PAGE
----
After 11 years, the Bronco Mendenhall era is now over in Provo. In comes first-time head coach Kalani Sitake to take over his alma mater at BYU.
Sitake wasn’t a flashy hire to folks that cover college football nationally, but within BYU’s walls, the Cougars feel like they hit a home run with Sitake and the energy he is bringing to the program.
BYU continues to carve out its little niche as a football independent in a college football world that emphasizes the importance of playing in a conference. The life of Cougar football isn’t as glamorous as say, the life of Pablo’s, but the Cougars plan to make enough “Highlights” and “Waves” under Sitake to hopefully turn the heads of those Big 12 presidents and administrators to one day find themselves in the club that is the Power 5.
You won’t hear conference realignment talk from Sitake and his staff, as they understand realignment talk is out of their control. What you will see this spring from Sitake and these new BYU coaches is a new offense and possibly a new defense. What other storylines should we keeping tabs on at Camp Cougar this month?
5 Storylines to Watch in BYU’s Spring Practice
1. Kalani Sitake’s stamp on BYU
You’ll be hard pressed to find someone that has bad things to say about BYU’s new headman. Sitake is a personable guy that has drawn rave reviews from the men he has studied under in Kyle Whittingham (Utah) and Gary Andersen (Oregon State).
In terms of personality and charisma, Sitake is a complete-180 turn from what BYU had in Mendenhall, and to many around Provo, that’s a breath of fresh air for a program that has been lacking any noticeable excitement the past few years as an independent. Sitake’s energetic and upbeat personality should make a difference on the way BYU practices this spring.
2. The Quarterbacks
Taysom Hill surprised many by announcing that he was coming back to BYU for his final year after losing his starting job to Tanner Mangum after suffering a season-ending Lisfranc injury in the opener against Nebraska.
New BYU offensive coordinator Ty Detmer has made it clear that there will be competition for the starting role and no one has been named the starter at this point. Hill has yet to be 100 percent cleared by doctors and is doubtful to participate in any 11-on-11 work this spring.
That leaves us with fall camp as to when the quarterback competition will likely take place in front of Detmer, who will also be in charge of coaching the quarterbacks.
If Mangum wins the starting nod, you have to think Detmer will still find a way to utilize Hill’s incredible talents. Just ask Texas how great of a runner Hill is.
3. Do we see a switch to the 4-3 right away?
Sitake and new BYU defensive coordinator Ilaisa Tuiaki made names for themselves in the coaching ranks at the University of Utah. It was at Utah under Kyle Whittingham where Sitake was taught the 4-3 defense that his boss has been running at Utah dating back to the days when his father, Fred Whittingham, was calling plays at BYU’s archrival.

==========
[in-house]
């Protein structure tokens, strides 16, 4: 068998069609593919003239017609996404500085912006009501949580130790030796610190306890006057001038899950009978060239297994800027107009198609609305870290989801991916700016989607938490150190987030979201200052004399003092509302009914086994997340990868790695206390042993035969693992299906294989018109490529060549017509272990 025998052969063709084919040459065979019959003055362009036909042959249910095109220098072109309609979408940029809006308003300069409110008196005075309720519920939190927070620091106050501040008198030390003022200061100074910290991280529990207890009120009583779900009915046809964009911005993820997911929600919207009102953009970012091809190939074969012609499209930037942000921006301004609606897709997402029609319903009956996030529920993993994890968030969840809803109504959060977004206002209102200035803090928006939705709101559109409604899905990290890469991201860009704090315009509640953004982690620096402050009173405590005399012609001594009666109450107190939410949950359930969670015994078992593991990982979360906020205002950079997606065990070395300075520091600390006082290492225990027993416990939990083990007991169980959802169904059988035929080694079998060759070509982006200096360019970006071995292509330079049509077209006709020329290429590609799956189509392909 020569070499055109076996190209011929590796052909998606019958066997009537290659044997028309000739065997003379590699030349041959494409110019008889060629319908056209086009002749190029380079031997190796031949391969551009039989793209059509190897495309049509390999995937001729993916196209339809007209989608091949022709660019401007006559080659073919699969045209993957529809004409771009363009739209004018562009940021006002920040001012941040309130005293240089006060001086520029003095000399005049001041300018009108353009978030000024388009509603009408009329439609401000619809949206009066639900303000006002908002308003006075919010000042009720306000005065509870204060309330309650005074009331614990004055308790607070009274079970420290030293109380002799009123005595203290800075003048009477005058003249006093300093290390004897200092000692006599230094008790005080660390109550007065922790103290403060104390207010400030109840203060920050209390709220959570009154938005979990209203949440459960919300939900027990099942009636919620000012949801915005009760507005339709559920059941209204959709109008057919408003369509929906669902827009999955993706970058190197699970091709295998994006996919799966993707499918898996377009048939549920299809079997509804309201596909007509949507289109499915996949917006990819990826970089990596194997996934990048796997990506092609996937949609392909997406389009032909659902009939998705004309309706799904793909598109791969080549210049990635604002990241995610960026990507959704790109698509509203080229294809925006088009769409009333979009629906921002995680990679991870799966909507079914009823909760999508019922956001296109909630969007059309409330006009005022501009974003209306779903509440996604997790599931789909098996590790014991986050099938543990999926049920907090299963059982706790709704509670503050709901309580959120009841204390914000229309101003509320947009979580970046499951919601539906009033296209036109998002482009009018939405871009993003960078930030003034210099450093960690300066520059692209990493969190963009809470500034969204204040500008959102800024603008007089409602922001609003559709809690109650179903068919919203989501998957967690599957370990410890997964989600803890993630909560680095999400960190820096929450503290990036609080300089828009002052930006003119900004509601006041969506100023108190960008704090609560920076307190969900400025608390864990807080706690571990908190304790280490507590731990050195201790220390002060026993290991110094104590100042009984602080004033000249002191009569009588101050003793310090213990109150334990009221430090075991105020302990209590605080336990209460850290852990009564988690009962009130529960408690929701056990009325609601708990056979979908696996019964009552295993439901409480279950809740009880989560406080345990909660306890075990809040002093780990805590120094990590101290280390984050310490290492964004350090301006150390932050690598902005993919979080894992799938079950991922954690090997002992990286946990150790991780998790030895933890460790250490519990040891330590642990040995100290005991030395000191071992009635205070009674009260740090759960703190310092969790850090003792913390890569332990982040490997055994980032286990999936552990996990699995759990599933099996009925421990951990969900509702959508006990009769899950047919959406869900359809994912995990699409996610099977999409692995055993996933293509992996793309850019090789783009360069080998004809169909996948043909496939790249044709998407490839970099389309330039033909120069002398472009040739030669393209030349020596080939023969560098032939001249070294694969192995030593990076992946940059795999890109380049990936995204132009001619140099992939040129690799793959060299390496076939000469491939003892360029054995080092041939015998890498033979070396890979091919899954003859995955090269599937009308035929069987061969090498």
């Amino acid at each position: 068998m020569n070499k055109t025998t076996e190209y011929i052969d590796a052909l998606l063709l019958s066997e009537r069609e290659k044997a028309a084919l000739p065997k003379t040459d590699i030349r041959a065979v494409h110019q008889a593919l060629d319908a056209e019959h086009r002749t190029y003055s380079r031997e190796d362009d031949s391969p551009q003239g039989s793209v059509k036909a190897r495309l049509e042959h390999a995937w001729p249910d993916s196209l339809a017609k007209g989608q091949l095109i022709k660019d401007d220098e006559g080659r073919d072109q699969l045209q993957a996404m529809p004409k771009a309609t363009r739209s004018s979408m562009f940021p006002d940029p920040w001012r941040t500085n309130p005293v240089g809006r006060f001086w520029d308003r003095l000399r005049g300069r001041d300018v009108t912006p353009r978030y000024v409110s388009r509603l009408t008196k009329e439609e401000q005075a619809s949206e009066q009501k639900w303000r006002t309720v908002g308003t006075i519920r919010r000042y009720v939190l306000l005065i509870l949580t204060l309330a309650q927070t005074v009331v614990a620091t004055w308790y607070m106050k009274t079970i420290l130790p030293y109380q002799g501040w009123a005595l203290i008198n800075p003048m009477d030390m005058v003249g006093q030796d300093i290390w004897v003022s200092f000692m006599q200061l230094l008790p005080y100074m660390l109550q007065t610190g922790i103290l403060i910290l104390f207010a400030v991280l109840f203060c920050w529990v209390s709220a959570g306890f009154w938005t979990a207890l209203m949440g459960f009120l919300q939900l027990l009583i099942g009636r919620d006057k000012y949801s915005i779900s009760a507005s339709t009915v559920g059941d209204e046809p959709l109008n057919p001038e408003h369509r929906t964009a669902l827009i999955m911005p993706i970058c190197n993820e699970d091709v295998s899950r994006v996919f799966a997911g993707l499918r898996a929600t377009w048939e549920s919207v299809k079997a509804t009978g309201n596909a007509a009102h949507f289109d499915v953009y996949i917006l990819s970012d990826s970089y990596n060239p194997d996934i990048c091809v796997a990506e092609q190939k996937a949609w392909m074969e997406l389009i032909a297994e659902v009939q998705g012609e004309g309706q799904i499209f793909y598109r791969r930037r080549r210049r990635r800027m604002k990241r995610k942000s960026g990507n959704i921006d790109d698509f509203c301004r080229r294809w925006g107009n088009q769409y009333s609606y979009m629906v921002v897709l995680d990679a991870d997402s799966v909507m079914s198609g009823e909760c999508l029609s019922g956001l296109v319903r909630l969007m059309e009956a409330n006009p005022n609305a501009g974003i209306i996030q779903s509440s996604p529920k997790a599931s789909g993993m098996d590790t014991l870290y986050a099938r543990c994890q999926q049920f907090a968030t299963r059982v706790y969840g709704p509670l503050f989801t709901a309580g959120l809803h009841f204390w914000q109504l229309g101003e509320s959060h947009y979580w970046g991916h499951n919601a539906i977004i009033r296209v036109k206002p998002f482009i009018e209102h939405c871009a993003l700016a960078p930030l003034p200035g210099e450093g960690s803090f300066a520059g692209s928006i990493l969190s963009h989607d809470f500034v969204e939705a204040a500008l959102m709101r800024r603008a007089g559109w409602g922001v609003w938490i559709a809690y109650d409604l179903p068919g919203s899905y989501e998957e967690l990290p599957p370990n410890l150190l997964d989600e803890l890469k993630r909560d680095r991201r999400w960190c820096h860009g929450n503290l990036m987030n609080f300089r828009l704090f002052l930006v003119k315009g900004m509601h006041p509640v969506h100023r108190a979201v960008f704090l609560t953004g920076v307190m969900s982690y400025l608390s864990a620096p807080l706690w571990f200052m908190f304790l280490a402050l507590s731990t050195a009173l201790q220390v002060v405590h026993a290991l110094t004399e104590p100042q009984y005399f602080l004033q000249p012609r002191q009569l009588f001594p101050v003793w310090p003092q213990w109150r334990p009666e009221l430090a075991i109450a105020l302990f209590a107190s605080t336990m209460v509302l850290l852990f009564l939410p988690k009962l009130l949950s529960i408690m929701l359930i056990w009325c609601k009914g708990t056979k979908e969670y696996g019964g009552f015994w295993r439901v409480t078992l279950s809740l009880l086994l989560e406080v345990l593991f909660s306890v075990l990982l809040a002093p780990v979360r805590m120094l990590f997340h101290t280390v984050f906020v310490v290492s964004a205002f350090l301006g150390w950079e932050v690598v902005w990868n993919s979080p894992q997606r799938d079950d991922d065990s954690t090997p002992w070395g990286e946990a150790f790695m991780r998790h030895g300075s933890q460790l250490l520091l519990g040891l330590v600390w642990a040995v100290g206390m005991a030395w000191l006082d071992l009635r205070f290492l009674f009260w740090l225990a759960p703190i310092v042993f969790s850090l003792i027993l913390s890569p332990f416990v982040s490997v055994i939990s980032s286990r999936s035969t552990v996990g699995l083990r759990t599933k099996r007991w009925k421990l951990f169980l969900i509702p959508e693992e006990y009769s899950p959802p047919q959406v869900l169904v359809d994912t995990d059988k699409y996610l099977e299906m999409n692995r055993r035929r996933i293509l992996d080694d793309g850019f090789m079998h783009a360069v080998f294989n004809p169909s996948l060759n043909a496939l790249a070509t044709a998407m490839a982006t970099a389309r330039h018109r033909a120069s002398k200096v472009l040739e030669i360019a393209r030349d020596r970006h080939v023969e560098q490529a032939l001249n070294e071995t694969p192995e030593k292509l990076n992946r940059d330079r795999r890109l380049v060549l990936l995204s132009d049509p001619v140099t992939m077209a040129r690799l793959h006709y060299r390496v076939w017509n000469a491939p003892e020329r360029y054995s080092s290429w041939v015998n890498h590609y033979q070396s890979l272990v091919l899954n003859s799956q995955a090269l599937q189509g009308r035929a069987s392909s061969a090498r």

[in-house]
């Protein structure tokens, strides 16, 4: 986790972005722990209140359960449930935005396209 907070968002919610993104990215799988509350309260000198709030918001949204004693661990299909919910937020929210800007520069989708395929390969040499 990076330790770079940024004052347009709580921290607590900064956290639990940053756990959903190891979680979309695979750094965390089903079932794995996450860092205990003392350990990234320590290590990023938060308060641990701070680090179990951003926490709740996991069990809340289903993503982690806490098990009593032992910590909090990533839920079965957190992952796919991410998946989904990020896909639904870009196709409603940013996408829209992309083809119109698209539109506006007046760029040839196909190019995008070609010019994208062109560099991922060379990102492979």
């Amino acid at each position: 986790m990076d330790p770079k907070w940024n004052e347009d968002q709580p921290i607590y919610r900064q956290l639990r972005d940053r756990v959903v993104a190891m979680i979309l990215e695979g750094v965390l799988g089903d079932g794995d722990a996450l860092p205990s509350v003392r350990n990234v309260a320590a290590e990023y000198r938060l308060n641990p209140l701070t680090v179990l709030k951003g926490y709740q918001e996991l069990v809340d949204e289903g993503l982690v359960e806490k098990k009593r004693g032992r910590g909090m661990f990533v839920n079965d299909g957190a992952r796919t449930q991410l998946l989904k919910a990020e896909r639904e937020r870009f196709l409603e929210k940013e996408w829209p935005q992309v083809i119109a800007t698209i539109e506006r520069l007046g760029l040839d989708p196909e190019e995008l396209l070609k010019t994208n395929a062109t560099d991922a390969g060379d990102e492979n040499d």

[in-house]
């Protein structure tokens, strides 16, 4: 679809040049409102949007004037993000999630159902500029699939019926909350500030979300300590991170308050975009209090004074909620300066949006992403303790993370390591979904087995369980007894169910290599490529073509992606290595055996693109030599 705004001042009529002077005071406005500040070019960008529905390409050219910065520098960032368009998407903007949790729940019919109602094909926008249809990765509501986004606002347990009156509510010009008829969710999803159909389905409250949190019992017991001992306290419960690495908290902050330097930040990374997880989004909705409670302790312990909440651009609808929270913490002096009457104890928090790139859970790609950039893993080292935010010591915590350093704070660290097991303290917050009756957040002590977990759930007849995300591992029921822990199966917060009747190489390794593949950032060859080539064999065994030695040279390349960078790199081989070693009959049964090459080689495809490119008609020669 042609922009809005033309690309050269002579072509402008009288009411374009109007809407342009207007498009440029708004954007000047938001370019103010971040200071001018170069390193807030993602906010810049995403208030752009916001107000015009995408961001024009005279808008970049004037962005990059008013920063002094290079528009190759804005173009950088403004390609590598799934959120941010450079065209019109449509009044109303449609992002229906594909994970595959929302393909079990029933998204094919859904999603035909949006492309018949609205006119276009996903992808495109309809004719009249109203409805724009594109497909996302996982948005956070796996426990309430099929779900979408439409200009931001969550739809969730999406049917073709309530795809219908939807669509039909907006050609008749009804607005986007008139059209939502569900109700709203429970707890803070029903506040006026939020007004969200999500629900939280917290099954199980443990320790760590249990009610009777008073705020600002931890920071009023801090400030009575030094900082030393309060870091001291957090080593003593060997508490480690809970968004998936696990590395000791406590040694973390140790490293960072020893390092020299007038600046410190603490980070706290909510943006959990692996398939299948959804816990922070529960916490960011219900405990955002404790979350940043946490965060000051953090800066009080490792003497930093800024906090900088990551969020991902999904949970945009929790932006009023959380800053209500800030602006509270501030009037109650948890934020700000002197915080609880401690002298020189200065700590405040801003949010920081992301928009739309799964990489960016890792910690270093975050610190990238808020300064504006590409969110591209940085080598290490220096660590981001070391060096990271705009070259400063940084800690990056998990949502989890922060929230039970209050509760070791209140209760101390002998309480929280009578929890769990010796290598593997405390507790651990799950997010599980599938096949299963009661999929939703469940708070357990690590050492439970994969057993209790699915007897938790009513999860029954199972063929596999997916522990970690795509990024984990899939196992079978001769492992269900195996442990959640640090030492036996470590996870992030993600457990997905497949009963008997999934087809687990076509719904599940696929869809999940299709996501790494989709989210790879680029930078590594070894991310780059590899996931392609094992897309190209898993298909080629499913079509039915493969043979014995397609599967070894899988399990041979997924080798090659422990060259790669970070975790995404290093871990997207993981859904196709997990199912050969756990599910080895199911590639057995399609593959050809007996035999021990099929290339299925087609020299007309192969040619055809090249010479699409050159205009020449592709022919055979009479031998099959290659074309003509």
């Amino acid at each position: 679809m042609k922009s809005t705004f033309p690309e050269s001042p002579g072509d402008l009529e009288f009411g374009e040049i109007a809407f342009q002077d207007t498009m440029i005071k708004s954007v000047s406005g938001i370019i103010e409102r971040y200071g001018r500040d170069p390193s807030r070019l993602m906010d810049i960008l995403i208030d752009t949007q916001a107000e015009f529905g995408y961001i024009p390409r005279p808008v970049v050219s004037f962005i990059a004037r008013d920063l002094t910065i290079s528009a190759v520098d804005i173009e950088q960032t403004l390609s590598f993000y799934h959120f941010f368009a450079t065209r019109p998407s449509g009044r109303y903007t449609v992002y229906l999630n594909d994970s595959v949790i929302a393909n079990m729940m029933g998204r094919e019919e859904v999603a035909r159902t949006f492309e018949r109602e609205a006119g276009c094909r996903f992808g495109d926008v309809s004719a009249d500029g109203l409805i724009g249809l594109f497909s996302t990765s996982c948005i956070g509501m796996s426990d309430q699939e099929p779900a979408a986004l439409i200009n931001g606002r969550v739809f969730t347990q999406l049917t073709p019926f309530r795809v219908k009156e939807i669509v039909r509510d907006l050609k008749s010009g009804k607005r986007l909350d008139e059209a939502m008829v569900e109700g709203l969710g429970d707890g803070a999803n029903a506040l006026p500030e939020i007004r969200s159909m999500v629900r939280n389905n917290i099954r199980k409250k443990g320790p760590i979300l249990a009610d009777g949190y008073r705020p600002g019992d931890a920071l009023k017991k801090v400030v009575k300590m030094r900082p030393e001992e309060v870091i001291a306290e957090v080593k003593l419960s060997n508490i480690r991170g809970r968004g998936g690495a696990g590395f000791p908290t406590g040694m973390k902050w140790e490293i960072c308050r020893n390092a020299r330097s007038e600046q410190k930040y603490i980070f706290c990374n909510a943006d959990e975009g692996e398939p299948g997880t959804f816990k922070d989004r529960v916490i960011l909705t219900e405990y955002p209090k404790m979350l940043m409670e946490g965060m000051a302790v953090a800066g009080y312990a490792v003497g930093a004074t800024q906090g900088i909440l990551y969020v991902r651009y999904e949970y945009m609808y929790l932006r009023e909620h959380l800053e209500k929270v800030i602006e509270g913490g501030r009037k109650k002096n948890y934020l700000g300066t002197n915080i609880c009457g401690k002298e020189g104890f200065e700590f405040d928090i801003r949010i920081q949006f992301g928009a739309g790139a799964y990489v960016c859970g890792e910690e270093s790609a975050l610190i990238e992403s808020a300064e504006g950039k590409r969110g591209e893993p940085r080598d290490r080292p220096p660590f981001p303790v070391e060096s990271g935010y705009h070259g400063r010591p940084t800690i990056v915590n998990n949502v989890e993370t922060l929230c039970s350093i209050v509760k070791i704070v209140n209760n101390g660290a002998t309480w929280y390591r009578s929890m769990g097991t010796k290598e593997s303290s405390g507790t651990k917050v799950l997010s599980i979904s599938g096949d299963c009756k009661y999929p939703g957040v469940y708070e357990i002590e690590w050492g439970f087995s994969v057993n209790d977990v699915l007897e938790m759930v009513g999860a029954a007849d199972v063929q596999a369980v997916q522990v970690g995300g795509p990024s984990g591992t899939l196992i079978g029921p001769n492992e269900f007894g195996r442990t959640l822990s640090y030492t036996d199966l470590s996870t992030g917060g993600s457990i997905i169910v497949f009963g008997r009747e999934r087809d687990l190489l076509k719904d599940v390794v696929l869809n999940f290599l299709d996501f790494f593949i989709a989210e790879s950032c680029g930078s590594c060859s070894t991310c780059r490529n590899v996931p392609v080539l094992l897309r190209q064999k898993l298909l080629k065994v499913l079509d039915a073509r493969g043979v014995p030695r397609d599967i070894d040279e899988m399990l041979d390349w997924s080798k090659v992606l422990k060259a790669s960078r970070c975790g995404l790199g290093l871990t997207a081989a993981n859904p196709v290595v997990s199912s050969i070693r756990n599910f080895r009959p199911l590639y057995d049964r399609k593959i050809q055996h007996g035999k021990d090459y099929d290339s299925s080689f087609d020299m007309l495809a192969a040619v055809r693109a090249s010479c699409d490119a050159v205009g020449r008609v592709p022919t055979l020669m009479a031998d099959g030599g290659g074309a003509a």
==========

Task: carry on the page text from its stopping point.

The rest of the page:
Two years ago, Sitake and Tuiaki helped coach Utah to one of the best defenses in the country in 2014, and the Utes led the country in sacks that season. Which has led many to wonder if BYU sees a switch from a 3-4 to a 4-3 scheme with Tuiaki now running the defense.
A lot will rest on the talent that BYU has along the defensive line. There will be a few position changes to the DL, but will that be enough to have the personnel and depth necessary to run a 4-3 defense that also asks the cornerbacks to press the line of scrimmage more? Time will tell.
4. Return of the Swagdaddy: RB Jamaal Williams
Last summer, BYU held its annual Media Day and one of the big storylines from that day was 2015 was going to be the final chapter for two decorated players at BYU in Taysom Hill and Williams. The swan song was delayed by a year as Williams returned this season after withdrawing from school prior to fall camp last August.
Williams is less than 1,000 yards from being BYU’s all-time leading rusher. A three-year starter, Williams is back and anxious to return to the field. He’s added weight and is closer to 230 pounds now. A far cry from the 195 pounds he was at when he arrived in Provo as a true freshman in 2012.
When healthy, Williams has the talent to be one of premier running backs out west.
5. Competition everywhere you look
With a new staff that only has one coach held over from the previous regime, these new coaches are new attached to the previous depth chart or pecking order that was in place under Mendenhall. With the exception of a few positions, look for BYU to have a lot of battles as players jockey to prove to the new staff who should be in key roles.
Pre-Spring Outlook for BYU in 2016
As is life as an independent, the Cougars will have a tough schedule that will force them to go on the road early and often. Six of BYU’s first eight games in 2016 are against Power 5 teams, including a trip to the banks of the red cedar to face Big Ten champion and College Football Playoff participant Michigan State.
BYU returns a lot of experience from a year ago and has arguably the most talented quarterback unit in all of college football. The Utah game in week 2 will be big for the Cougars, as they have lost five in a row to their rival. If BYU knocks off Arizona in a neutral site game in Glendale and then beats Utah in Rice-Eccles Stadium, Cougar fans will probably want to go ahead and erect a statue of Sitake and Detmer.
— Written by Mitch Harper, who is part of the Athlon Contributor Network. Harper is publisher of Rivals' BYU site, CougarNation.com, and also is the BYU reporter and insider for 1320 KFAN and co-host of "The Cougar Center" podcast. Follow him on Twitter @Mitch_Harper.